The Packers are the last vestige of "small town teams" common in the NFL during the 1920s and 1930s. Founded in 1919 by Earl "Curly" Lambeau and George Whitney Calhoun, the franchise traces its lineage to other semi-professional teams in Green Bay dating back to 1896. In 1919 and 1920, the Packers competed against other semi-pro clubs from around Wisconsin and the Midwest. They joined the American Professional Football Association (APFA), the forerunner of today's NFL, in 1921. Although Green Bay is by far the smallest professional sports market in North America, its local fan and media base extends 120 miles south into Milwaukee, where it played selected home games between 1933 and 1994.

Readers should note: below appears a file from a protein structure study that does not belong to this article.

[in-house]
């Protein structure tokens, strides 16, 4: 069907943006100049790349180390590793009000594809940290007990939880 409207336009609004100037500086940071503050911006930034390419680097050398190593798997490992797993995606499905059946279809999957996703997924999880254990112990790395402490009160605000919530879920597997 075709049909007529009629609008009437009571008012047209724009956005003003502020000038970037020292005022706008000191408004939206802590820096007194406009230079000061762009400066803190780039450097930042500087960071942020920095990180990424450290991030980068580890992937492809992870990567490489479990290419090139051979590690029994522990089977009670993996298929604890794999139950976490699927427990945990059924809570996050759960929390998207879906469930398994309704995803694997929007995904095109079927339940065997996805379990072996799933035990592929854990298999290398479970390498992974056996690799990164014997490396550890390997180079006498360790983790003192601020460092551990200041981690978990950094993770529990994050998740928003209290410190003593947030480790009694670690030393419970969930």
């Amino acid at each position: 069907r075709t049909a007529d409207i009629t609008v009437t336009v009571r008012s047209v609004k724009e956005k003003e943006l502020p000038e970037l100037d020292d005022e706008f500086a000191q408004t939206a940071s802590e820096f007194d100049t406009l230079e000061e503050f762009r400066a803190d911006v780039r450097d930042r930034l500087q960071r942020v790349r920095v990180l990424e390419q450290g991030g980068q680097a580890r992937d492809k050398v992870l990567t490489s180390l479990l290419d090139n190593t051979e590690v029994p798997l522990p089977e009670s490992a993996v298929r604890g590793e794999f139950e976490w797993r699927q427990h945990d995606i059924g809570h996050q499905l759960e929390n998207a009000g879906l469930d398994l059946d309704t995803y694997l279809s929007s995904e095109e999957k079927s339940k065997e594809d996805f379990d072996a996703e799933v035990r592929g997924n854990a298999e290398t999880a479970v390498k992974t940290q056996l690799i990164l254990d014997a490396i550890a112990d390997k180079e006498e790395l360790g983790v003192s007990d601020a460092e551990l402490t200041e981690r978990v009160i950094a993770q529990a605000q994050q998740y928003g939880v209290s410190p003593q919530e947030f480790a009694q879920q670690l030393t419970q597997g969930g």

The Packers have won 13 league championships, the most in NFL history, including nine NFL titles prior to the Super Bowl era and four Super Bowl victories—in 1967 (Super Bowl I), 1968 (Super Bowl II), 1997 (Super Bowl XXXI) and 2011 (Super Bowl XLV). The team is long-standing adversaries of the Chicago Bears, Minnesota Vikings and Detroit Lions, who together comprise the NFL's NFC North division. The Bears–Packers rivalry is one of the oldest in NFL history, dating back to 1921.